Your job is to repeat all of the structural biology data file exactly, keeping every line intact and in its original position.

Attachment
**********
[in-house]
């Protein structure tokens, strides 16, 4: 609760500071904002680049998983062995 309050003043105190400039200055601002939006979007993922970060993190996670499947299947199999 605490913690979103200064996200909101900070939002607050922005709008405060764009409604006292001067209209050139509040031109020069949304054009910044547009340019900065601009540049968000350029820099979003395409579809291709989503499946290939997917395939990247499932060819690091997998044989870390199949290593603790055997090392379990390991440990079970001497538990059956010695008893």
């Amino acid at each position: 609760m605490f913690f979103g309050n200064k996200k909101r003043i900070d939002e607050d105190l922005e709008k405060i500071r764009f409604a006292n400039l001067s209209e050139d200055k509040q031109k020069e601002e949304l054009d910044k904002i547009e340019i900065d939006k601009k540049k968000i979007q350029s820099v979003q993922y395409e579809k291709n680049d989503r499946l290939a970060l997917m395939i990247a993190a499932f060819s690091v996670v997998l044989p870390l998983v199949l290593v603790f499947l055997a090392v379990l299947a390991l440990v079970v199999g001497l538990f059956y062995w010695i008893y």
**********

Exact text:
[in-house]
């Protein structure tokens, strides 16, 4: 609760500071904002680049998983062995 309050003043105190400039200055601002939006979007993922970060993190996670499947299947199999 605490913690979103200064996200909101900070939002607050922005709008405060764009409604006292001067209209050139509040031109020069949304054009910044547009340019900065601009540049968000350029820099979003395409579809291709989503499946290939997917395939990247499932060819690091997998044989870390199949290593603790055997090392379990390991440990079970001497538990059956010695008893």
């Amino acid at each position: 609760m605490f913690f979103g309050n200064k996200k909101r003043i900070d939002e607050d105190l922005e709008k405060i500071r764009f409604a006292n400039l001067s209209e050139d200055k509040q031109k020069e601002e949304l054009d910044k904002i547009e340019i900065d939006k601009k540049k968000i979007q350029s820099v979003q993922y395409e579809k291709n680049d989503r499946l290939a970060l997917m395939i990247a993190a499932f060819s690091v996670v997998l044989p870390l998983v199949l290593v603790f499947l055997a090392v379990l299947a390991l440990v079970v199999g001497l538990f059956y062995w010695i008893y």